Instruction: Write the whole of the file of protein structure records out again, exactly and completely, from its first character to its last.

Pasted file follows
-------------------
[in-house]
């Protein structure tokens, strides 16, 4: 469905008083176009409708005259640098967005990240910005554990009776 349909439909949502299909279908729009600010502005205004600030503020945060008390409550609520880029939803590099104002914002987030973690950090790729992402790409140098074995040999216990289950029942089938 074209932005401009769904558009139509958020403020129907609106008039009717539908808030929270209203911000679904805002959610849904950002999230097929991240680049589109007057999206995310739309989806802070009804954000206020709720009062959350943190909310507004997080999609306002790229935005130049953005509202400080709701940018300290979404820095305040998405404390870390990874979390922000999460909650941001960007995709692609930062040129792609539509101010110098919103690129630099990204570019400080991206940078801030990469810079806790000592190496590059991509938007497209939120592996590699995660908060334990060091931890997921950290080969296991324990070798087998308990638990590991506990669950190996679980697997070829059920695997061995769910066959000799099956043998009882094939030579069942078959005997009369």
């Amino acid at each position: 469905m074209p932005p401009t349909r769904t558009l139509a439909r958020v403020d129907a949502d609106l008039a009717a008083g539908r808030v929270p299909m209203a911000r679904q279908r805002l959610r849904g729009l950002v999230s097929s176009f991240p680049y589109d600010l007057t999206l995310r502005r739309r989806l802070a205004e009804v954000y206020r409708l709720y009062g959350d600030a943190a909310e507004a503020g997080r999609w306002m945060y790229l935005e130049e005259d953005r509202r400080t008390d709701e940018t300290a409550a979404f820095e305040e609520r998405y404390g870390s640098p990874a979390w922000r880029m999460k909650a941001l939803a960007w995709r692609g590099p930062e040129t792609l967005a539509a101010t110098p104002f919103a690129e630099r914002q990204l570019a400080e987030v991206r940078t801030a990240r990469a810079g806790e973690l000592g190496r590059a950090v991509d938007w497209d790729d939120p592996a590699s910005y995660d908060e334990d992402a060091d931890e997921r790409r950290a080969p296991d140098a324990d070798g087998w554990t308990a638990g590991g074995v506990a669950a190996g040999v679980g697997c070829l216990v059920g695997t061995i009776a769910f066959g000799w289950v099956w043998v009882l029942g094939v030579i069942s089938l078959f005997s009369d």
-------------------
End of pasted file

[in-house]
């Protein structure tokens, strides 16, 4: 469905008083176009409708005259640098967005990240910005554990009776 349909439909949502299909279908729009600010502005205004600030503020945060008390409550609520880029939803590099104002914002987030973690950090790729992402790409140098074995040999216990289950029942089938 074209932005401009769904558009139509958020403020129907609106008039009717539908808030929270209203911000679904805002959610849904950002999230097929991240680049589109007057999206995310739309989806802070009804954000206020709720009062959350943190909310507004997080999609306002790229935005130049953005509202400080709701940018300290979404820095305040998405404390870390990874979390922000999460909650941001960007995709692609930062040129792609539509101010110098919103690129630099990204570019400080991206940078801030990469810079806790000592190496590059991509938007497209939120592996590699995660908060334990060091931890997921950290080969296991324990070798087998308990638990590991506990669950190996679980697997070829059920695997061995769910066959000799099956043998009882094939030579069942078959005997009369």
């Amino acid at each position: 469905m074209p932005p401009t349909r769904t558009l139509a439909r958020v403020d129907a949502d609106l008039a009717a008083g539908r808030v929270p299909m209203a911000r679904q279908r805002l959610r849904g729009l950002v999230s097929s176009f991240p680049y589109d600010l007057t999206l995310r502005r739309r989806l802070a205004e009804v954000y206020r409708l709720y009062g959350d600030a943190a909310e507004a503020g997080r999609w306002m945060y790229l935005e130049e005259d953005r509202r400080t008390d709701e940018t300290a409550a979404f820095e305040e609520r998405y404390g870390s640098p990874a979390w922000r880029m999460k909650a941001l939803a960007w995709r692609g590099p930062e040129t792609l967005a539509a101010t110098p104002f919103a690129e630099r914002q990204l570019a400080e987030v991206r940078t801030a990240r990469a810079g806790e973690l000592g190496r590059a950090v991509d938007w497209d790729d939120p592996a590699s910005y995660d908060e334990d992402a060091d931890e997921r790409r950290a080969p296991d140098a324990d070798g087998w554990t308990a638990g590991g074995v506990a669950a190996g040999v679980g697997c070829l216990v059920g695997t061995i009776a769910f066959g000799w289950v099956w043998v009882l029942g094939v030579i069942s089938l078959f005997s009369d």